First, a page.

Many albums could be cited to support the claim that great suffering yields great art. Elliott Smith's "XO" should not be one of them. Smith's 1998 major label debut defies the 'tortured singer-songwriter' stereotype and takes up this defiance as a central theme. At a time when Smith was being groomed for a particular (and particularly condescending) brand of stardom, he produced a record that eviscerated one of the central assumptions of singer-songwriters: that pain is beautiful. Indeed, "XO" insists that romanticizing personal tragedy can only leave you 'deaf and dumb and done'. It backs up this claim with some of the most artful and intelligent music of its day. While these themes permeate "XO", the record hardly registers like a thesis statement. The album's title cleverly reflects one of its central concerns - the difference between how we present ourselves and the damage we do through such self-denial. It's simple lyrical phrasing and characteristically hesitant vocal delivery have led many to overlook how mean, witty and incisive XO is. It is the product of an artist who could never quite shake off the stigma of his early work. Matthew LeMay writes an original take on a widely beloved album, steering clear of the sensationalist suicide angles that have dogged most analysis of Elliott Smith's extraordinary work.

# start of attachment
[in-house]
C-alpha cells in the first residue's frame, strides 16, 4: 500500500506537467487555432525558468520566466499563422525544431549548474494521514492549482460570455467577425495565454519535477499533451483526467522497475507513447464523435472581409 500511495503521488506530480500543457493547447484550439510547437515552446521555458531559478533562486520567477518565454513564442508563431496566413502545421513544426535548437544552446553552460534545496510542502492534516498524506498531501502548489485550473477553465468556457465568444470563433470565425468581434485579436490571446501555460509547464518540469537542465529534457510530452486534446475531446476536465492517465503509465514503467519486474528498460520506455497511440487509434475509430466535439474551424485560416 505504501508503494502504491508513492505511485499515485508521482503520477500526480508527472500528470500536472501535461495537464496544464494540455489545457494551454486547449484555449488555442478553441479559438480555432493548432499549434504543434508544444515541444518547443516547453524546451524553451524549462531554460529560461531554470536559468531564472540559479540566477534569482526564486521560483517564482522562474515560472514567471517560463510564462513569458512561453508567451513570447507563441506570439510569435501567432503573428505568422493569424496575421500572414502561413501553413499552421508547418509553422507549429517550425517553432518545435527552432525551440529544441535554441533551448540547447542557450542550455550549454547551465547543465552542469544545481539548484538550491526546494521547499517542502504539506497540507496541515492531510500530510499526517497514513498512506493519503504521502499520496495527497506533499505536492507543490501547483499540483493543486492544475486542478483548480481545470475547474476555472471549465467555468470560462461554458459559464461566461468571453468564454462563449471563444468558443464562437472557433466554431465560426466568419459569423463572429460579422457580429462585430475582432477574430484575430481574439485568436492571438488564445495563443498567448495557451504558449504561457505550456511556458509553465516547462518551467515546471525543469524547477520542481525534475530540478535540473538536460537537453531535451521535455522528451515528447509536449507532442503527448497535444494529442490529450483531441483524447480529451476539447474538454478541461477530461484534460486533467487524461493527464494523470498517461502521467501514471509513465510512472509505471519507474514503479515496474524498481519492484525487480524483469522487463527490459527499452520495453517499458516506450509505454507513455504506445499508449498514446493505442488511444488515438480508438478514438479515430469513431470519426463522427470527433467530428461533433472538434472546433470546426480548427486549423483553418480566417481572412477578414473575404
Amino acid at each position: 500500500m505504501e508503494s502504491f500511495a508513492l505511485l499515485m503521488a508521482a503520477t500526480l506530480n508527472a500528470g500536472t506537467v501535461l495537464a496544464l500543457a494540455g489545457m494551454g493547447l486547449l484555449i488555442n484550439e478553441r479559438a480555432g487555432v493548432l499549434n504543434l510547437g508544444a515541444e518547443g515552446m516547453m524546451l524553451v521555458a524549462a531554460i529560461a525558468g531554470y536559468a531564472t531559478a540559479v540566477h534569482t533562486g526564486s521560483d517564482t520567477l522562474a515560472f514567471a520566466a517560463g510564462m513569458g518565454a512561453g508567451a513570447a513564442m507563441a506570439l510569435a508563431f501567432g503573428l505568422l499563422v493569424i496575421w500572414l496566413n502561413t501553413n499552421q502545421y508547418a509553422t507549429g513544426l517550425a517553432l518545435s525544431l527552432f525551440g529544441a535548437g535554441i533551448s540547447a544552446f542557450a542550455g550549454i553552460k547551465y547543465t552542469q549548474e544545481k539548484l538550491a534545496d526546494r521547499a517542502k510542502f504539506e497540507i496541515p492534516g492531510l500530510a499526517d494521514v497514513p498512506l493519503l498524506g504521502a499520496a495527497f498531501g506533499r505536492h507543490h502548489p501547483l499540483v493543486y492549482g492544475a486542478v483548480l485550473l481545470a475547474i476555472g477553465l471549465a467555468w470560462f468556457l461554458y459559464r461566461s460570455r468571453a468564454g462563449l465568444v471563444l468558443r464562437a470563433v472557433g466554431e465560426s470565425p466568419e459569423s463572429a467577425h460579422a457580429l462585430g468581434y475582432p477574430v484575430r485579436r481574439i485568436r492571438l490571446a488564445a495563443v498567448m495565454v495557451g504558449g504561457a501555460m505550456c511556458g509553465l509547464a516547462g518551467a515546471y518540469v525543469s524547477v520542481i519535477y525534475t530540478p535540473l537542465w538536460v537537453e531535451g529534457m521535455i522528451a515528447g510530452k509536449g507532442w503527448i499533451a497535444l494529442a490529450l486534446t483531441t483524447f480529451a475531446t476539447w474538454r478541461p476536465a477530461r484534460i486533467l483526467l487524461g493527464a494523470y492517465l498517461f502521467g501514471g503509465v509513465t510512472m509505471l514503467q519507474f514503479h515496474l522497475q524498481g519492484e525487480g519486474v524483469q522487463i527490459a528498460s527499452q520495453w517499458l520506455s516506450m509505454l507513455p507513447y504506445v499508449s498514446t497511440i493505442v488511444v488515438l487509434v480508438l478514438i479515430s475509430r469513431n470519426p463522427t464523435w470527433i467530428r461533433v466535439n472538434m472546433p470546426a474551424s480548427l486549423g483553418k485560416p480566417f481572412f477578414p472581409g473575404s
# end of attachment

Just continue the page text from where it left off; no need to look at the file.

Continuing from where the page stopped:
"33 1/3" is a series of short books about a wide variety of albums, by artists ranging from James Brown to the Beastie Boys. Launched in September 2003, the series now contains over 50 titles and is acclaimed and loved by fans, musicians and scholars alike.
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